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Transitioning successfully from paediatric to adult care in Duchenne muscular dystrophy


Thankfully, increasing numbers of boys with Duchenne muscular dystrophy (DMD) are reaching adulthood. Ensuring they have continuous high-quality care during their transition from paediatric to adult care teams must be a priority. Professor Thomas Sejersen explains how their transition should be seen as a collaborative process rather than a single event. He looks forward to new guidelines that he hopes will improve the boys’ experiences

Professor Sejersen, paediatric neurologist, senior consultant, Astrid Lindgren Children’s Hospital, Karolinska University Hospital and Karolinska Institute, Sweden

This article was developed and sponsored by PTC Therapeutics. Prof Thomas Sejersen has received an honorarium from PTC to conduct this interview for this article.

The challenges around transition

When Professor Thomas Sejersen first started treating people with Duchenne muscular dystrophy (DMD) more than 30 years ago, adult neurologists had started seeing more patients transitioning into their care for the first time. The novelty of the situation was such that these young men were known then as “new survivors”. Their survival was due to new therapies and improved standard of care guidelines, which were being followed more appropriately. Some of the life-prolonging improvements were “very simple”, such as giving respiratory support when needed.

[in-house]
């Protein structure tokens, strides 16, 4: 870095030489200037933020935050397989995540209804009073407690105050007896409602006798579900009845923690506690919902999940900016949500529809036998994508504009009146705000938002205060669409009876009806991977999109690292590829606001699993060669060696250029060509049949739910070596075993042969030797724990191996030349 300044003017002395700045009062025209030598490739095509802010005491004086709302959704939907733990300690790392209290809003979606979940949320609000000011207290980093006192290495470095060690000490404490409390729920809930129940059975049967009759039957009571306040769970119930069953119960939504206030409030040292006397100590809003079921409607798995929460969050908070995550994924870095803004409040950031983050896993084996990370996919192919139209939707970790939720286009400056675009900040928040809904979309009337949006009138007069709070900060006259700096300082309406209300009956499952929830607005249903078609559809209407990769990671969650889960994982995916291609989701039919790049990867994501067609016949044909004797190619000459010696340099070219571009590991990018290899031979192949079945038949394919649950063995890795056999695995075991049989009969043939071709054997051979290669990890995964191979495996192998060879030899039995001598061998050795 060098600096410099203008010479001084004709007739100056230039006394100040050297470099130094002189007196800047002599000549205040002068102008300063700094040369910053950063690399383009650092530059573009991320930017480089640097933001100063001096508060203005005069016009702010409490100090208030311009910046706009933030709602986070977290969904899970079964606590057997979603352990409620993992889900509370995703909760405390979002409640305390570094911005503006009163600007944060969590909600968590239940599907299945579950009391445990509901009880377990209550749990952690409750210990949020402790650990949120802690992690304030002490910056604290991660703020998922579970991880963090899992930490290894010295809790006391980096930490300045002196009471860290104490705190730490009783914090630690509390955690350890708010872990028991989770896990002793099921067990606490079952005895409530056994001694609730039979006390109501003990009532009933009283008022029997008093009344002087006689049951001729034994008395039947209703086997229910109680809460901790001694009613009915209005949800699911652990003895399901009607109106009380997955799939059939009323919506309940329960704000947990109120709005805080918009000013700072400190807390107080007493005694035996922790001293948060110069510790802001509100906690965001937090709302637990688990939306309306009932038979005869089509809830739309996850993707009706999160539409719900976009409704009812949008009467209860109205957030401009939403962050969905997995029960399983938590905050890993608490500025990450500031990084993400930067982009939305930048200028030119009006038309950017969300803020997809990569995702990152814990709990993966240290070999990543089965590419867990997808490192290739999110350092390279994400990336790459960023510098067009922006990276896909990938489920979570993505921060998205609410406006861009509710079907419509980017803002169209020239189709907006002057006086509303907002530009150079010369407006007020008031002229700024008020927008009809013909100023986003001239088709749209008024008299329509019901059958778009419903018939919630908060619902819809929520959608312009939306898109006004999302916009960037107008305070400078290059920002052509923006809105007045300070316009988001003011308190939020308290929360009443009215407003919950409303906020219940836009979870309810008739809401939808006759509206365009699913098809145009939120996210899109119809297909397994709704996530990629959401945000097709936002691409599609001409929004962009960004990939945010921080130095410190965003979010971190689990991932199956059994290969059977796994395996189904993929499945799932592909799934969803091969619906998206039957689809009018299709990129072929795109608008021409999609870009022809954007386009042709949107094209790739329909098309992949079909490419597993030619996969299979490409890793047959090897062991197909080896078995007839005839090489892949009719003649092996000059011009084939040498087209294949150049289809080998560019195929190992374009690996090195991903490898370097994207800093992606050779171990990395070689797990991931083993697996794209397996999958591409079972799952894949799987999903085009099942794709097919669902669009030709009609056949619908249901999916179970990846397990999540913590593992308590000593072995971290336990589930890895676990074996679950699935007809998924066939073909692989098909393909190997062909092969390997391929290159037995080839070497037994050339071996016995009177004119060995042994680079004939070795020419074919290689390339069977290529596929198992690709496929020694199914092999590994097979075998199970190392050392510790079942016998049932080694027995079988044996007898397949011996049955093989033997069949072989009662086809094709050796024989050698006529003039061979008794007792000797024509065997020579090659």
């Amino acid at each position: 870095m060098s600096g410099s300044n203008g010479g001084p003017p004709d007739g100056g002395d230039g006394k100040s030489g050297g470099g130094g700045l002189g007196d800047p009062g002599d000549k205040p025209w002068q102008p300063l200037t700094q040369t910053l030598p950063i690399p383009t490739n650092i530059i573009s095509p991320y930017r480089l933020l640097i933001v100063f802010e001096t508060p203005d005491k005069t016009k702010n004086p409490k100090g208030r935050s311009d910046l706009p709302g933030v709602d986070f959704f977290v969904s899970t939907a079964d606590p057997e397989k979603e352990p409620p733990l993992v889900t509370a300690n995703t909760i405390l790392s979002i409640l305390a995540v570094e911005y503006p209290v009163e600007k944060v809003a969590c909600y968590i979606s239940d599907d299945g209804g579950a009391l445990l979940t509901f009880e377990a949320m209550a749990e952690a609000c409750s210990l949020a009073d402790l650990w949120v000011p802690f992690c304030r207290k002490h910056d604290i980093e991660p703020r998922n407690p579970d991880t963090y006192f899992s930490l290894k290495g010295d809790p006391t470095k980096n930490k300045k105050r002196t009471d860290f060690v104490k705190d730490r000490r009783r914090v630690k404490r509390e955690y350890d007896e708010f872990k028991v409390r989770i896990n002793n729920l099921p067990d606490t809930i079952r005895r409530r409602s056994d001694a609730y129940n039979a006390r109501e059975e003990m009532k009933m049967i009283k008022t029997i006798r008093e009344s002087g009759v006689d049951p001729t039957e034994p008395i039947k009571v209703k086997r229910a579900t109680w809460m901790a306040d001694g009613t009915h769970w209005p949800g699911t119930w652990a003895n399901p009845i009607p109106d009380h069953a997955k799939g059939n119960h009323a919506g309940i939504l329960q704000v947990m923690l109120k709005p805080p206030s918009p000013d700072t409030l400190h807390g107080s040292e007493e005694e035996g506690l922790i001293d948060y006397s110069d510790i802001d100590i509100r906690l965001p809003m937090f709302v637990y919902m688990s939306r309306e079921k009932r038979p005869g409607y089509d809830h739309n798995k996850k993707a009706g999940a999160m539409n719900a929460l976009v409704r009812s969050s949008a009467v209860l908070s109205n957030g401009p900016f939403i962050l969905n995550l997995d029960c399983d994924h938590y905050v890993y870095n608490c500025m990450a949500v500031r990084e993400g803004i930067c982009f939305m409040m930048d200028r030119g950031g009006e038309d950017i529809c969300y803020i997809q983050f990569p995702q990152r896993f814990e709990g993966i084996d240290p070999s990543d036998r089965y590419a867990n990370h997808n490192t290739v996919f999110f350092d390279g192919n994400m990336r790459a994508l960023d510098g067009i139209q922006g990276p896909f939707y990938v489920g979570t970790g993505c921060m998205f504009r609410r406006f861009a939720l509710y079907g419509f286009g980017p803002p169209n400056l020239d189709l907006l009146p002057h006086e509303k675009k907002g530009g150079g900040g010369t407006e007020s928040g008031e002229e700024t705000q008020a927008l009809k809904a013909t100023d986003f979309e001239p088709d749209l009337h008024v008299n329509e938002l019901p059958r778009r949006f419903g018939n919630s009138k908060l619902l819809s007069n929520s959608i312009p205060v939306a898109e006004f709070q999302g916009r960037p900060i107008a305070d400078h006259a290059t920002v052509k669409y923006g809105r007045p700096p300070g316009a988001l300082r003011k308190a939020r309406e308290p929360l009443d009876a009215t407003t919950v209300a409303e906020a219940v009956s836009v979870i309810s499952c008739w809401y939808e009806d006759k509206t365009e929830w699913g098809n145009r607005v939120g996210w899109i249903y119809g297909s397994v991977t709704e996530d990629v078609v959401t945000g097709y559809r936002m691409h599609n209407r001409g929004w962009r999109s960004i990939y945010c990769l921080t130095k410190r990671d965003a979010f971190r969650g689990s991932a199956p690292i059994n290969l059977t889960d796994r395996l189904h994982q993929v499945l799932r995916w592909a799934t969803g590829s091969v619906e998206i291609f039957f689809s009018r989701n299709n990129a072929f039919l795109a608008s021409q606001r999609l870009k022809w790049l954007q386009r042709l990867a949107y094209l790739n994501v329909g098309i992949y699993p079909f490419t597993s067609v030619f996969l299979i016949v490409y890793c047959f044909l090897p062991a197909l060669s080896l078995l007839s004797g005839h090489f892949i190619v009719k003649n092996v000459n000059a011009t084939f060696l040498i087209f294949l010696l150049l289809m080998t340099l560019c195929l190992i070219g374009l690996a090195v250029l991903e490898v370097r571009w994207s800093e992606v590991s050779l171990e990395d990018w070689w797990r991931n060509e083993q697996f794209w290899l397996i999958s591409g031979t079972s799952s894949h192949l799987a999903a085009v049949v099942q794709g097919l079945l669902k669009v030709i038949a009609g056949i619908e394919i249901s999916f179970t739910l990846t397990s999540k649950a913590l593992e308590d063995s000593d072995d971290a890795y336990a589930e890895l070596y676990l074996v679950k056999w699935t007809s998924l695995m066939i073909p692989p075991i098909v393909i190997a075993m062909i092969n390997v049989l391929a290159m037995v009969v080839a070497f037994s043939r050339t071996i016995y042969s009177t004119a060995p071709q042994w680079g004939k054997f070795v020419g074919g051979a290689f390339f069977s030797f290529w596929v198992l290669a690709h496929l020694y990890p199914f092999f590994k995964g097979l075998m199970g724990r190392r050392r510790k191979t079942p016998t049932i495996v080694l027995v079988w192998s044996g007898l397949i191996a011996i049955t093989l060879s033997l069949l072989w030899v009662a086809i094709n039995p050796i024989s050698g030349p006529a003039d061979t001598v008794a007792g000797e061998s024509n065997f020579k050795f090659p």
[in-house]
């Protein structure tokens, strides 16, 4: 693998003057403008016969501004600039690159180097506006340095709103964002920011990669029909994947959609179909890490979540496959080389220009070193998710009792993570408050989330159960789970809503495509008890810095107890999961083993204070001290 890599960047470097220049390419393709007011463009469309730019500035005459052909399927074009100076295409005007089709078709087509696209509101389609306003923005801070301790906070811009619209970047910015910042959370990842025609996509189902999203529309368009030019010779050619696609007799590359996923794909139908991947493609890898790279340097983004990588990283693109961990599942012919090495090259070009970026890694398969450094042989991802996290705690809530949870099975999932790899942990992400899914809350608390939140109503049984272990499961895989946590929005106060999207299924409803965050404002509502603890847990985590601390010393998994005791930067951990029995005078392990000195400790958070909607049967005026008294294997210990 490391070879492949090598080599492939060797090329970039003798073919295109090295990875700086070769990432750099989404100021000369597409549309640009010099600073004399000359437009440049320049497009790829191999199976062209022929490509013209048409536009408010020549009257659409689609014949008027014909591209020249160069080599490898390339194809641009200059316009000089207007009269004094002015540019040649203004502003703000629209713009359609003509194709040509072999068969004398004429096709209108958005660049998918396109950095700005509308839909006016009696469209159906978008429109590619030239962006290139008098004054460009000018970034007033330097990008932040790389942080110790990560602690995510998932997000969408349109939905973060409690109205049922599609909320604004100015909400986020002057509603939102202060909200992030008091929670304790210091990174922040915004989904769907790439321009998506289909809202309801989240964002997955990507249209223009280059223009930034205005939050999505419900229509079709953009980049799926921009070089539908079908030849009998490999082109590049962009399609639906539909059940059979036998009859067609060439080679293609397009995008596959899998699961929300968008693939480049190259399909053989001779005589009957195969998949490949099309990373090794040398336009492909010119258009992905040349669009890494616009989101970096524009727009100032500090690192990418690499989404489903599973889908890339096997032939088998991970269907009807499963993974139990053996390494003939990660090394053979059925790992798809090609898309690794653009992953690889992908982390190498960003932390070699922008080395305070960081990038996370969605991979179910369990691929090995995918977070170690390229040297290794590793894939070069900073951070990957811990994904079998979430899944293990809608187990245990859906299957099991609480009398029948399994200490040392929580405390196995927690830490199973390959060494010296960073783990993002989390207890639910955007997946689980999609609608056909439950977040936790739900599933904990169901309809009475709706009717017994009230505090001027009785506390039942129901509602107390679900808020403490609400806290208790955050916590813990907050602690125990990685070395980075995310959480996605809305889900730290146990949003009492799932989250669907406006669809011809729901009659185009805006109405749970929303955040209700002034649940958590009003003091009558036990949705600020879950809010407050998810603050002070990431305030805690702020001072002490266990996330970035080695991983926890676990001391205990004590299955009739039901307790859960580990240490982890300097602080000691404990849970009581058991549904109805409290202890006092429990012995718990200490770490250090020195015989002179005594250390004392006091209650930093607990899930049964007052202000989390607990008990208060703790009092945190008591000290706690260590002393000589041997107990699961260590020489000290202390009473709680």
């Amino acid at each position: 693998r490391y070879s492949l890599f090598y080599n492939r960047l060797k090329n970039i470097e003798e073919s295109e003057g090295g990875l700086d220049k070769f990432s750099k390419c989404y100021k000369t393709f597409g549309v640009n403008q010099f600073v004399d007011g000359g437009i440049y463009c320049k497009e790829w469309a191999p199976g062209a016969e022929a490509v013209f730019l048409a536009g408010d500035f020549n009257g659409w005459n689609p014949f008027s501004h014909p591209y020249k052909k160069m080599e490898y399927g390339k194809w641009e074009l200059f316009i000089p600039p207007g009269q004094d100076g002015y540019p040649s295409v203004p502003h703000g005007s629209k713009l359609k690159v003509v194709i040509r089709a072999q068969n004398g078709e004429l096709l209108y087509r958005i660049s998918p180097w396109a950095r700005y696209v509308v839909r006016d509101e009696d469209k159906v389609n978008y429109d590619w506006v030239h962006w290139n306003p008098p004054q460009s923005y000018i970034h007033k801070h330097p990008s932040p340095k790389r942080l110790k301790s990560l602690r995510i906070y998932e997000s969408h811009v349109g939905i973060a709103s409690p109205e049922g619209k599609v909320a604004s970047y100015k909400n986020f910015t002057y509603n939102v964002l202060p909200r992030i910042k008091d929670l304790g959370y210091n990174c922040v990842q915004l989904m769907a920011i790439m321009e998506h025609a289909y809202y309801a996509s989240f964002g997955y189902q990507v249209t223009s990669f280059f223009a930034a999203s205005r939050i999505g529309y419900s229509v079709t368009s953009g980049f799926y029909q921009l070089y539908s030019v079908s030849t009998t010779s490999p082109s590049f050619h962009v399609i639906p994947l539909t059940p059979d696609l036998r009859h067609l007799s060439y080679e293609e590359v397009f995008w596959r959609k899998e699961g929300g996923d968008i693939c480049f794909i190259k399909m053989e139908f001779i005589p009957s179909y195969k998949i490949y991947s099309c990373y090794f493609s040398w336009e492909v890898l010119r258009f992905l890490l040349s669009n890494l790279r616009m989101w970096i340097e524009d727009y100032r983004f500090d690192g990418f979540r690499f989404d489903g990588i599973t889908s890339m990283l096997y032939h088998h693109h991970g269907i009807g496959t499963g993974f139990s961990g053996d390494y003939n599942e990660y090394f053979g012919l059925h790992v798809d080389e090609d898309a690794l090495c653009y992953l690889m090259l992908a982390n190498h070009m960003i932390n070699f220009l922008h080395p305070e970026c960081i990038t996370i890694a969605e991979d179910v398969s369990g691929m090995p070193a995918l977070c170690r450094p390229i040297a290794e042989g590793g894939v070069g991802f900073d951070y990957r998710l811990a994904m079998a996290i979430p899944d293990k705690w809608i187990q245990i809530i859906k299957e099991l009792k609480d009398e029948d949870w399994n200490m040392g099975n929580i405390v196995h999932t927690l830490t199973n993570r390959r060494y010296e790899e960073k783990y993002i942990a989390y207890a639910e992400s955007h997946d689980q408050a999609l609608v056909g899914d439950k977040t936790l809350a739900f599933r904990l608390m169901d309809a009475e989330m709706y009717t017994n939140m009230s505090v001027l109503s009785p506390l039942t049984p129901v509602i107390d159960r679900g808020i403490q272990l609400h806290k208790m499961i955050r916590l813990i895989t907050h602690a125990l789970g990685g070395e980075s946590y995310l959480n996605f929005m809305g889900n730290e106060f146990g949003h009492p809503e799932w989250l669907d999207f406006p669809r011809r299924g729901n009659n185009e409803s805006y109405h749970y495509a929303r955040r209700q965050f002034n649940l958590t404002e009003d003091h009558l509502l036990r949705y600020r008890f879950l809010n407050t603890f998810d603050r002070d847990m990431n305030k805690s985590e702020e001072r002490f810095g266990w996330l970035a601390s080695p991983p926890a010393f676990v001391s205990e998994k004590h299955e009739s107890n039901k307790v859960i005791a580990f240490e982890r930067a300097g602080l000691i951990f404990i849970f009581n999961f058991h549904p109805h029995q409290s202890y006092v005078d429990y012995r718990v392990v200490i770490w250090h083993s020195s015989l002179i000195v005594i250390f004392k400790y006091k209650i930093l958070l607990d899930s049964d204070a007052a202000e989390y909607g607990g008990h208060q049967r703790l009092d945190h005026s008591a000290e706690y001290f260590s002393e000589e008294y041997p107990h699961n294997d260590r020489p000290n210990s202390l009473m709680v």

These guidelines have evolved further since, he explains, but much more still needs to be done. 

“Around the world, I think very few young men with DMD would say they’d experienced genuine transitioning… most would refer to a moment where they heard ‘today is our last visit, and now we have referred you to… for future care’. This is, of course, not how we would like it.”

Thomas would like to see much more focus on the transition process in DMD. He believes transition may be “even more important and difficult” than in many other chronic diseases because Duchenne is a progressive disease, therefore, survival, longevity and well-being all depend upon continuous care. 

Unfortunately, however, the rarity of DMD means that many doctors do not see or manage patients who are living with the condition, so they lack experience and don’t have a good understanding of the current guidelines. Also, with fewer patients having reached adulthood in the past, there are still too few specialists outside the paediatric setting who really understand the disease. To compound those problems, in several countries, adult sites may not have the necessary resources. “There are few adult sites where there is optimal care. It’s not because the adult teams don’t want to follow the guidelines, but because they don’t have the resources in many cases.”

Thomas notes that the gaps around expertise and resources mean that care guidelines are “frequently” not followed for cardiac and respiratory care, despite their critical importance at this stage of the boys’ lives. Treatment and management recommendations are “very clearly stated” in the guidelines, but Thomas has still had discussions about transition with adult neurologists who have asked about ongoing care with their patients. “There’s a lot that can be done to retain function in areas that may be even more important for the patient—respiratory function, cardiac function, fine motor skills such as making coordinated hand movements—even if walking has been lost.”

“I think there’s been a much, much better understanding of the disease over the years and a better understanding of the need for a transitioning process. However, there’s still a lot to do.”